In February 2016, the Minneapolis City Council engaged the University of Minnesota's Roy Wilkins Center for Human Relations and Social Justice (RWC) to analyze the impact of a local minimum-wage increase. In October 2016, RWC completed its study and reported its findings to the city council. As a result of this report, the city council approved a community-engagement plan to gather community feedback through listening sessions, survey responses, and email comments. On June 30, 2017, the city enacted the Municipal Minimum Wage Ordinance (the Ordinance). The Ordinance currently requires "large businesses" to pay their employees at least $11.25 per hour and "small businesses" to pay their employees at least $10.25 per hour. Minneapolis, Minn. Code of Ordinances (MCO) § 40.390(a)(b)(2), (c)(1).[2] The Ordinance applies to time worked within the geographic boundaries of Minneapolis. MCO § 40.370.

         On November 10, 2017, Graco and others sued the city, seeking a declaratory judgment that the Ordinance is preempted by state law, and also seeking temporary and permanent injunctions to prohibit enforcement of the Ordinance. The district court denied the motion for a temporary injunction, finding that plaintiffs were unlikely to prevail on the merits and that the public and city would suffer greater harm than plaintiffs if the injunctions were granted. After a court trial, the district court denied Graco's claim for a declaratory judgment and Graco's motion to permanently enjoin enforcement of the Ordinance. The district court determined that the Ordinance does not conflict with, and is not impliedly preempted by, MFLSA. On April 5, 2018, the district court entered judgment on its second amended order. Graco appealed to this court and petitioned the supreme court for accelerated review, which the supreme court denied.

         ISSUES

         I. Does the Minneapolis Municipal Minimum Wage Ordinance impermissibly conflict with the Minnesota Fair Labor Standards Act?

         II. Does the Minnesota Fair Labor Standards Act impliedly preempt the Minneapolis Municipal Minimum Wage Ordinance?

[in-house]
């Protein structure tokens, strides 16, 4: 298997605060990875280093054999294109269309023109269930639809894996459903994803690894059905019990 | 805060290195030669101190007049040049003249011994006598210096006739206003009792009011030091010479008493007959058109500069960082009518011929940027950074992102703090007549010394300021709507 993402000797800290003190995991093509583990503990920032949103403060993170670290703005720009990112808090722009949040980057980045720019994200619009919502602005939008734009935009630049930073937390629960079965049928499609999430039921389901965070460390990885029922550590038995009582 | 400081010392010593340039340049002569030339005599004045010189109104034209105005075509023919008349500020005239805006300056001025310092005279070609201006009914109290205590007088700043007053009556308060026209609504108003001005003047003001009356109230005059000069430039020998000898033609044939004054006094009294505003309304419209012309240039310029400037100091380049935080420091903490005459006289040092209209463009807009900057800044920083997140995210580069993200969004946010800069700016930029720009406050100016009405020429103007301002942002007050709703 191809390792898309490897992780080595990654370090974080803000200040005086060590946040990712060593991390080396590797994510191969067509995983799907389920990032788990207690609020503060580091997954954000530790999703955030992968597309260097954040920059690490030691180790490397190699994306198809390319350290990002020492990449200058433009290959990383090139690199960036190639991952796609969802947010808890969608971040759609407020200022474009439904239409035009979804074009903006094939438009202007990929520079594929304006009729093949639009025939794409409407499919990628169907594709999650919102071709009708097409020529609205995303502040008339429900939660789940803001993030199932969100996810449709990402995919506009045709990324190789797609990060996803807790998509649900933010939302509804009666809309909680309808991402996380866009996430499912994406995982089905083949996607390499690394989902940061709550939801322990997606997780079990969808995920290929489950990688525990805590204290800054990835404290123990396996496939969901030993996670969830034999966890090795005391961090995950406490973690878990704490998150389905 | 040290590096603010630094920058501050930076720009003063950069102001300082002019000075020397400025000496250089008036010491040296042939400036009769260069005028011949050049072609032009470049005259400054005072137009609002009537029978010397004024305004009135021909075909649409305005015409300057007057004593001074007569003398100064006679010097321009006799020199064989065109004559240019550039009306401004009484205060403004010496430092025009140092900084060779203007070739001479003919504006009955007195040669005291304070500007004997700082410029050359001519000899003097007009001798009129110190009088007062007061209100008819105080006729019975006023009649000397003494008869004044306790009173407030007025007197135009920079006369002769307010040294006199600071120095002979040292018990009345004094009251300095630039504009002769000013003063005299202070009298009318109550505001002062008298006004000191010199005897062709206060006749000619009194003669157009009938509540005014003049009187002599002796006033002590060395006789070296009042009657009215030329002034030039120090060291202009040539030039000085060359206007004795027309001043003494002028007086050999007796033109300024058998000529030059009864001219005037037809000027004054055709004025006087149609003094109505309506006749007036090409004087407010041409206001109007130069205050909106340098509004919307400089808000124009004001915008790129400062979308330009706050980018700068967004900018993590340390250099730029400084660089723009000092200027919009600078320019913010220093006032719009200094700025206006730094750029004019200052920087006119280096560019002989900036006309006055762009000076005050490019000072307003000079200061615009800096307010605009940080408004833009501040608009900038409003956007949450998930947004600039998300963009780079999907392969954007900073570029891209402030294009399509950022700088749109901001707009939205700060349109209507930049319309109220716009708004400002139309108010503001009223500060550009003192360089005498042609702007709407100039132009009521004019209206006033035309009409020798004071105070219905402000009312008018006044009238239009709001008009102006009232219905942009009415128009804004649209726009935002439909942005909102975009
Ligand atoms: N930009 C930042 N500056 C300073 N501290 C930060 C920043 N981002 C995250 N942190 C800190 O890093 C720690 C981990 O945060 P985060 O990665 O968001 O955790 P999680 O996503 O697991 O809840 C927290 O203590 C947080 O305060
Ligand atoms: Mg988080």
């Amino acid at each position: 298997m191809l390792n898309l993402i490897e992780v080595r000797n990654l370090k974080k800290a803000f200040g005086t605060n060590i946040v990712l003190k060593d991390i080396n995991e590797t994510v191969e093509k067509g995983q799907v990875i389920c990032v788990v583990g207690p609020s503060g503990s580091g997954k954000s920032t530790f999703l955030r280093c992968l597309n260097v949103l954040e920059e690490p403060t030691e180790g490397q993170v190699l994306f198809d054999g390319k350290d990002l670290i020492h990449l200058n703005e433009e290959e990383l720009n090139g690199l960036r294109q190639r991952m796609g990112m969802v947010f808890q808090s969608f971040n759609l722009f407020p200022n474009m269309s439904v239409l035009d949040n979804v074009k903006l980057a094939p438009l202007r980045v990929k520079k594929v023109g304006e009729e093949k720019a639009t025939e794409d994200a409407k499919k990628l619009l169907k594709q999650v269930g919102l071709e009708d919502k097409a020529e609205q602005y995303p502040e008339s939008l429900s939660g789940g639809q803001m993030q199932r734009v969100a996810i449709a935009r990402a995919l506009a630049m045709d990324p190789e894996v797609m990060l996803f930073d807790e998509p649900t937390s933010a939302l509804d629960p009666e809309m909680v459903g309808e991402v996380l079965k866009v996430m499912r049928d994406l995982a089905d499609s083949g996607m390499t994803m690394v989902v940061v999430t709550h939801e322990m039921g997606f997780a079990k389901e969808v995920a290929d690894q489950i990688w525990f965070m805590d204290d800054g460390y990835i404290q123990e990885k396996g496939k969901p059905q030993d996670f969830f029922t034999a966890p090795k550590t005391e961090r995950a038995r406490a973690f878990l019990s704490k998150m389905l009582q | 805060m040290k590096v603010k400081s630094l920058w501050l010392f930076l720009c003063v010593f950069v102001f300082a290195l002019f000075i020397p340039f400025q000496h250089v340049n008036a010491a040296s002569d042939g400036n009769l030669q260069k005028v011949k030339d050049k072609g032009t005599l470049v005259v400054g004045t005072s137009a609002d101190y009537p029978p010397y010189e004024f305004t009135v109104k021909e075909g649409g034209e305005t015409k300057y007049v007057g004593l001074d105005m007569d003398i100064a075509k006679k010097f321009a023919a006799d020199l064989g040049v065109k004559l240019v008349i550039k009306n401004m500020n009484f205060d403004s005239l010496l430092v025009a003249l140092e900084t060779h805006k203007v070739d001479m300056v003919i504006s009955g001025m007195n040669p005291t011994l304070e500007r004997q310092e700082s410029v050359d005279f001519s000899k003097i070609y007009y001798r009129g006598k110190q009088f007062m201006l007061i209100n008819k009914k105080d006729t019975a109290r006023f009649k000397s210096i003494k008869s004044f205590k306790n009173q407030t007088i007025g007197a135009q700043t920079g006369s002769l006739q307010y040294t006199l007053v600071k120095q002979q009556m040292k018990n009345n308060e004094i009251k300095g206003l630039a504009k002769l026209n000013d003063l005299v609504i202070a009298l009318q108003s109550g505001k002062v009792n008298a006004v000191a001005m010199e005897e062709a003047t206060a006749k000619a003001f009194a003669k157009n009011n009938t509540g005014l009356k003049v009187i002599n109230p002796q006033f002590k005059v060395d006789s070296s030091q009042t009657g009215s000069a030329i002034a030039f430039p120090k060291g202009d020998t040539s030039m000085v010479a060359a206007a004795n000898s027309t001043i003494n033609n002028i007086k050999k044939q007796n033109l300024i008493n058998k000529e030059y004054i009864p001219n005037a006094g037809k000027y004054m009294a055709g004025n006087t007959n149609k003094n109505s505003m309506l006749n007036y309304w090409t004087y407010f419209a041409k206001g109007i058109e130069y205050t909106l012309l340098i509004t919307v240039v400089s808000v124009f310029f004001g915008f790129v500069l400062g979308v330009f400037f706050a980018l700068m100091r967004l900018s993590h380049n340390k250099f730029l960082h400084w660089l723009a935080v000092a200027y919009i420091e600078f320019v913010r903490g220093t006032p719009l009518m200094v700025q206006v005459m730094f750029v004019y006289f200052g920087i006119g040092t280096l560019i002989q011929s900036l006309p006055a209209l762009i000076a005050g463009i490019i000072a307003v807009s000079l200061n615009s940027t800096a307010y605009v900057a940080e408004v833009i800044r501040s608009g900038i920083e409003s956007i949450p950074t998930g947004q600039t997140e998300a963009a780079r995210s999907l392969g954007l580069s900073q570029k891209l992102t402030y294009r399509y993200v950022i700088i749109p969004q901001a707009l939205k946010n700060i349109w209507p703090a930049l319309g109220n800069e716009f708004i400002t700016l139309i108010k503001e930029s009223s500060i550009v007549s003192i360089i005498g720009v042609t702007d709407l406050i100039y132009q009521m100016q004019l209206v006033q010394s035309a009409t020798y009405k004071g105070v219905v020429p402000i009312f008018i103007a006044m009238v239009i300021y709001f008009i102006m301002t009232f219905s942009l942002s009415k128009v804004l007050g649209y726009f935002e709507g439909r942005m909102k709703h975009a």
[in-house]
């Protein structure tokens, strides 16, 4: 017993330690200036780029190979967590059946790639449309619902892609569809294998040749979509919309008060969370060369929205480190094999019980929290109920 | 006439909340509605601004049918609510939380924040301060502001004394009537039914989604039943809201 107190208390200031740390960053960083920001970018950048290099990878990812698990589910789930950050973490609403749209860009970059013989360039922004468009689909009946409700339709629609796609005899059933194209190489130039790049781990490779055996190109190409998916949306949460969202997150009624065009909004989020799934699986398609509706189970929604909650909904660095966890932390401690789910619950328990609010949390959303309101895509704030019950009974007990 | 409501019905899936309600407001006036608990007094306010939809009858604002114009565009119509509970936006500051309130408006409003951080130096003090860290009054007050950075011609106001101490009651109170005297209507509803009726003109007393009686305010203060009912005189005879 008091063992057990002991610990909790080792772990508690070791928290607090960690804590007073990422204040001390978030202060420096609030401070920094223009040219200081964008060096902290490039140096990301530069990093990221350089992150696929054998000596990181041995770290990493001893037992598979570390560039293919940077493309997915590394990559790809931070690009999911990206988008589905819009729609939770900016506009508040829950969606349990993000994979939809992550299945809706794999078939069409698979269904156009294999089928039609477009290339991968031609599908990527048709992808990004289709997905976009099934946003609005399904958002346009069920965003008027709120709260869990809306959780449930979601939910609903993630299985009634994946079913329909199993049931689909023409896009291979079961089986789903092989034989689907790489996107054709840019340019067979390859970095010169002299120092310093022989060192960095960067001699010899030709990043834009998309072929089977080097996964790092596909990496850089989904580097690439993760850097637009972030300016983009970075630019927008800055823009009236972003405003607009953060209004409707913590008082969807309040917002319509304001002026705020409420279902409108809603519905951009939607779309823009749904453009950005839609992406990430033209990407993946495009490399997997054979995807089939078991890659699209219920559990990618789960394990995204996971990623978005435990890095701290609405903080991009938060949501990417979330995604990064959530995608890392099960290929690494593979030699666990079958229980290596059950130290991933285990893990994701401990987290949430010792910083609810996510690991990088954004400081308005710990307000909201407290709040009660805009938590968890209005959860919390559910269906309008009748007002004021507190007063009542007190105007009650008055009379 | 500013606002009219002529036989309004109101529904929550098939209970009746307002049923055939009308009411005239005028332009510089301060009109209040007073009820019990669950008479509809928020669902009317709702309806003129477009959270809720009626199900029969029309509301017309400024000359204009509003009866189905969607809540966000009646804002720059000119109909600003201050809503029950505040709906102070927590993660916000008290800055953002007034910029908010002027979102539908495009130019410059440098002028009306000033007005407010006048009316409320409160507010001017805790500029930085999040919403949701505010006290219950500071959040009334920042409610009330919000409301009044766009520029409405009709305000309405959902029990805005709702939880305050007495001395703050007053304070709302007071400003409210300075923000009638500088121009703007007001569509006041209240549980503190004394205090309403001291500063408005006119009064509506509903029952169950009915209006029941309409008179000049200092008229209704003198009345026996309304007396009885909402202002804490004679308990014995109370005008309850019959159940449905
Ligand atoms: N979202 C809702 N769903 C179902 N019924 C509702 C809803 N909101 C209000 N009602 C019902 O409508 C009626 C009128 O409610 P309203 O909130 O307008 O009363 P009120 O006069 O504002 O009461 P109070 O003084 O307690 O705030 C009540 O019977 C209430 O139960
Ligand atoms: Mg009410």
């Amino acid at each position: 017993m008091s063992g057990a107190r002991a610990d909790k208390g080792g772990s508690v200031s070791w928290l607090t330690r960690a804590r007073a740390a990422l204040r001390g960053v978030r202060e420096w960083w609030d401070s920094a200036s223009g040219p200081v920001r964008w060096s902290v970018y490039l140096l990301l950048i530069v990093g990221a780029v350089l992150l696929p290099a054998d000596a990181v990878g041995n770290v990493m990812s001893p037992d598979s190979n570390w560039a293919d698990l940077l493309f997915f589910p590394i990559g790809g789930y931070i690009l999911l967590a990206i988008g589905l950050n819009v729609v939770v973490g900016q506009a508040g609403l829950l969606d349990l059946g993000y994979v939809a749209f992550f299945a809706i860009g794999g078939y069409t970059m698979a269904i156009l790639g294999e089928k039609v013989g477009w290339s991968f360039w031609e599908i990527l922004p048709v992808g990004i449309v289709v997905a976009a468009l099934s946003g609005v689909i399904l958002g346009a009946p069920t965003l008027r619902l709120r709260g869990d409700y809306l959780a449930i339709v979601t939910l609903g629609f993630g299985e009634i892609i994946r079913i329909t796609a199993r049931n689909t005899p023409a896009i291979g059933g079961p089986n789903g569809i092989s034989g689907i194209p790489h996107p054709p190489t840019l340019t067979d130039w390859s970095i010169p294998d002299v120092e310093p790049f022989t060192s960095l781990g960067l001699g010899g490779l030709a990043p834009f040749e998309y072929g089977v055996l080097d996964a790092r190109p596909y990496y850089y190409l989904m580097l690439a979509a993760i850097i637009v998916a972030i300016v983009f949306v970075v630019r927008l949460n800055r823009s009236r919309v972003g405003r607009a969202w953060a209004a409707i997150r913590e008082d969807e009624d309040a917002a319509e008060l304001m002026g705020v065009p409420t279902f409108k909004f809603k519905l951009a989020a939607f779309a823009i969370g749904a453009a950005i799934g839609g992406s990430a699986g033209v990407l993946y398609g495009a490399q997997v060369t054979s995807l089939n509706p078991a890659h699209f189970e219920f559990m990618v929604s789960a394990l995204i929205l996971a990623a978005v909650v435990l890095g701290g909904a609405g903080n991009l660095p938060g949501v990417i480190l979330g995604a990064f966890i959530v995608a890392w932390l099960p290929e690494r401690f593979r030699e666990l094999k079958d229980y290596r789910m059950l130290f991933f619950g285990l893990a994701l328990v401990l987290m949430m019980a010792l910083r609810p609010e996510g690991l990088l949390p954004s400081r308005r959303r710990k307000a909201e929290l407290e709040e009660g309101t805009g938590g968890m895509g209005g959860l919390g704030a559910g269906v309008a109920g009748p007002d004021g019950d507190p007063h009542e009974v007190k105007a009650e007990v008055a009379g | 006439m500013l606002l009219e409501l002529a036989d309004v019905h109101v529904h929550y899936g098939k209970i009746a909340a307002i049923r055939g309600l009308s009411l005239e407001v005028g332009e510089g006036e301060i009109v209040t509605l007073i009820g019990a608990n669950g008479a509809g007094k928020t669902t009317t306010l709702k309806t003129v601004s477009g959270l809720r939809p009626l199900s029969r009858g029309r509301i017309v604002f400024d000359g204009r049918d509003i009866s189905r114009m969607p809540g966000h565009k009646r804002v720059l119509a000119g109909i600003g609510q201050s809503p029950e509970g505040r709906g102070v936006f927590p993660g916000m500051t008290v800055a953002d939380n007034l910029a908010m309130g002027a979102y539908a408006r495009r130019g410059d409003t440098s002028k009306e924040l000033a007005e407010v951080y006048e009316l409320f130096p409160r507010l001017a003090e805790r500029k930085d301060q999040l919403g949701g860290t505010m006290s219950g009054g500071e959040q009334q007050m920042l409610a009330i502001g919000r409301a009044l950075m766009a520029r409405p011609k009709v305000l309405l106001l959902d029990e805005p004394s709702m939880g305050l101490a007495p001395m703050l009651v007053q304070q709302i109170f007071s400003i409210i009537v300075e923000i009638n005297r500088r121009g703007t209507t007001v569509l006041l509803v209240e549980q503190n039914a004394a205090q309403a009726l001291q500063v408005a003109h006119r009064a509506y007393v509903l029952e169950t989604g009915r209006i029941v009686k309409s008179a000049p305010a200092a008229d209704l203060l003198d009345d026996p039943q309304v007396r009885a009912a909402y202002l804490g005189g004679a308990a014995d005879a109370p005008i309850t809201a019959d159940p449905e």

ANALYSIS

         The City of Minneapolis is a home-rule-charter city. As such, the city has, in municipal matters, "all the legislative power possessed by the legislature of the state, save as such power is expressly or impliedly withheld." Bolen v. Glass, 755 N.W.2d 1, 4-5 (Minn. 2008) (quotation omitted). Despite this broad power to legislate in regard to municipal affairs, "state law may limit the power of a city to act in a particular area." City of Morris v. Sax Invs., Inc., 749 N.W.2d 1, 6 (Minn. 2008). "Cities have no power to regulate in a manner that conflicts with state law or invades subjects that have been preempted by state law." Jennissen v. City of Bloomington, 913 N.W.2d 456, 459 (Minn. 2018).

         When evaluating whether state law preempts a municipal ordinance, we consider whether: (1) "the legislature expressly declared that state law shall prevail over" the ordinance (express preemption), (2) the ordinance "conflicts with state law" (conflict preemption), and (3) "the [l]egislature has comprehensively addressed the subject matter such that state law now occupies the field" (implied preemption). Bicking v. City of Minneapolis, 891 N.W.2d 304, 313 n.8 (Minn. 2017). The parties agree that express preemption is inapplicable in this case. Graco contends that the Ordinance impermissibly conflicts with MFLSA and that MFLSA impliedly preempts the Ordinance. Whether state law preempts a municipal ordinance is a question of law, which we review de novo. Id. at 312.

         I. Conflict Preemption